In my last two articles for Occasional Planet, I lambasted two current trends in our country’s educational system: over-reliance on standardized tests and the desire to lengthen the school day and school year. And, to be honest, lambasting is easy (not to mention fun). It’s easy to point to something and say, “That’s stupid, here’s why.” It’s much tougher to come with an alternative that makes sense. But having been a teacher myself for six years, and now being a parent for seven years, I do have some ideas about reasonable, common sense ways to improve schools.
Smaller class sizes, better learning
No question about it, this is the single most effective way to improve student learning. I’ve taught classes of sixteen and I’ve taught classes of thirty, and I can tell you unequivocally that the students in my smaller classes learned more. They received more of a chance to participate in class discussion, I could spend more time with them conferencing about their writing, I was able to contact their parents and give them feedback more often. In large classes, particularly classes with high numbers of struggling learners, teachers are forced to create lessons that keep things under control and orderly rather than interactive and creative. It becomes about crowd control, and that doesn’t lead to fun, high quality learning. It leads to teacher burn-out and bored students.
More support staff, like social workers and counselors
A tremendous amount of my time that I should have spent planning lessons and grading papers when I was a teacher was spent trying to manage my students’ very real, very urgent personal crises. We had a social worker whom we shared with another middle school–she came only on Tuesdays and Thursdays—so if some emergency came up I (and my fellow classroom teachers) often spent our very scarce planning periods dealing with it. I remember a winter afternoon I spent with a student named Hernando trying to figure out how to get the gas turned back on at his house (where no one spoke English) so that his family would have heat. I’m not patting myself on the back here—I was no different than most of my other colleagues in this regard—but I’m just saying that sometimes grading and planning gives way to emergency phone calls home and intense one-on-one conversations with kids who are hurting. If all schools had enough social workers and counselors to really help their needy students, teachers could teach more effectively, and students would learn more effectively.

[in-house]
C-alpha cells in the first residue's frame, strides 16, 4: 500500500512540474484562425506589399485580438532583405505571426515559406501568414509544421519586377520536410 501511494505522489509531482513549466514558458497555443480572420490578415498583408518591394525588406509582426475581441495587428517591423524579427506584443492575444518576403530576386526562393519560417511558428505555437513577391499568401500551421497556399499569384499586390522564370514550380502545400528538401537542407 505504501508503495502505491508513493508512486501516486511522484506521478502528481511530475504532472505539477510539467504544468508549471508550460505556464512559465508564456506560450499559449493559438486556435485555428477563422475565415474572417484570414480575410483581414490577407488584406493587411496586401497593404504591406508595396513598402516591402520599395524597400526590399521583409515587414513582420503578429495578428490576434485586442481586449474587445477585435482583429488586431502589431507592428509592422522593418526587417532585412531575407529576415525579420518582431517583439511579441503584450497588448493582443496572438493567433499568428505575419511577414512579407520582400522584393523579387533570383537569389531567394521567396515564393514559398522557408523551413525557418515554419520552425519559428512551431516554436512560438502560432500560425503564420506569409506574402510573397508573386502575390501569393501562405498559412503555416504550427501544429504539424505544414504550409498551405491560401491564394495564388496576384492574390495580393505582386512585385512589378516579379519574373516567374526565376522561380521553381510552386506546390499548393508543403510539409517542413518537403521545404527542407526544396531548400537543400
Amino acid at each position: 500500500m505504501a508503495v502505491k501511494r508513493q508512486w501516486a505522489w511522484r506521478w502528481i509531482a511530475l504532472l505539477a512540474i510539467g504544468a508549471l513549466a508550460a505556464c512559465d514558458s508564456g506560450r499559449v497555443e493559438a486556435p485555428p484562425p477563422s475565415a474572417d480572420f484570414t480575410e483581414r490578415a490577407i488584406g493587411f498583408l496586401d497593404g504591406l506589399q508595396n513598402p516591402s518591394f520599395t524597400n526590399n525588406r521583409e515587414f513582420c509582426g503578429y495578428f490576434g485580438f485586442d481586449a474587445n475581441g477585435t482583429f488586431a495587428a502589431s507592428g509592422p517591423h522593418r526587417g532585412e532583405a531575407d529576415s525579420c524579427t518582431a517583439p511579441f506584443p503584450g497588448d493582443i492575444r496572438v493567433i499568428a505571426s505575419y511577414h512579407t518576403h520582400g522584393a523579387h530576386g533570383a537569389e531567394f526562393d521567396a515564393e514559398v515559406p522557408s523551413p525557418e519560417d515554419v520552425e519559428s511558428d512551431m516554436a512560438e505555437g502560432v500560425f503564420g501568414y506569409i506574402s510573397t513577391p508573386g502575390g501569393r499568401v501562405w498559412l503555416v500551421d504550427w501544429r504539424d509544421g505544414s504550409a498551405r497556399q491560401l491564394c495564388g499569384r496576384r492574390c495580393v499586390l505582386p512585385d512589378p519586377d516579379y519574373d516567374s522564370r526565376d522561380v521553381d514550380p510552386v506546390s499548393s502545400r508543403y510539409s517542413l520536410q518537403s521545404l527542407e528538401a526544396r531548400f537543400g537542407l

Assume good will
Most teachers are professionals who are passionate about student learning, not lazy incompetents who are wallowing in their tenured security and biding their time until retirement. Similarly, most parents love their kids more than anything else in the world and want desperately for them to succeed and be happy. Of course a teacher will have a bad day occasionally, and a parent might drop the ball from time to time (I will not bore you with the story of my second grader’s landform diorama drama, but suffice to say it wasn’t my best parenting episode). But let’s all acknowledge that we’re human beings doing the best we can. Let’s assume good will and get on with the business of helping children learn to love learning.
Treat teachers as the professionals they are
When I graduated college and started teaching, I never would have guessed that teachers would be demonized the way they are today in some political circles. Yes, bad, lazy teachers exist, and they should lose their jobs when they show no real improvement. But most teachers are not like that, and they should be accorded the same respect shown to other professionals. And part of that respect is pay. If you want to attract and retain good teachers, you have to pay them well. Teachers have mortgages, student loans, and kids of their own, and you shouldn’t have to choose between a job you are passionate about and supporting your family well. Whether right or not, in our society, money denotes respect and prestige. If society wants to show teachers they are valued, then teachers should be compensated as the highly trained professionals they are.
There is really nothing radical in these four suggestions for improving schools. I would hazard to predict that if you walked into any faculty lounge or PTO meeting and started a conversation about school reform, all four of these ideas would quickly gain a consensus. The bigger question might be why, in a time when more lip service than ever is being paid to the importance of education, do we lack the political will to enact even these very basic reforms?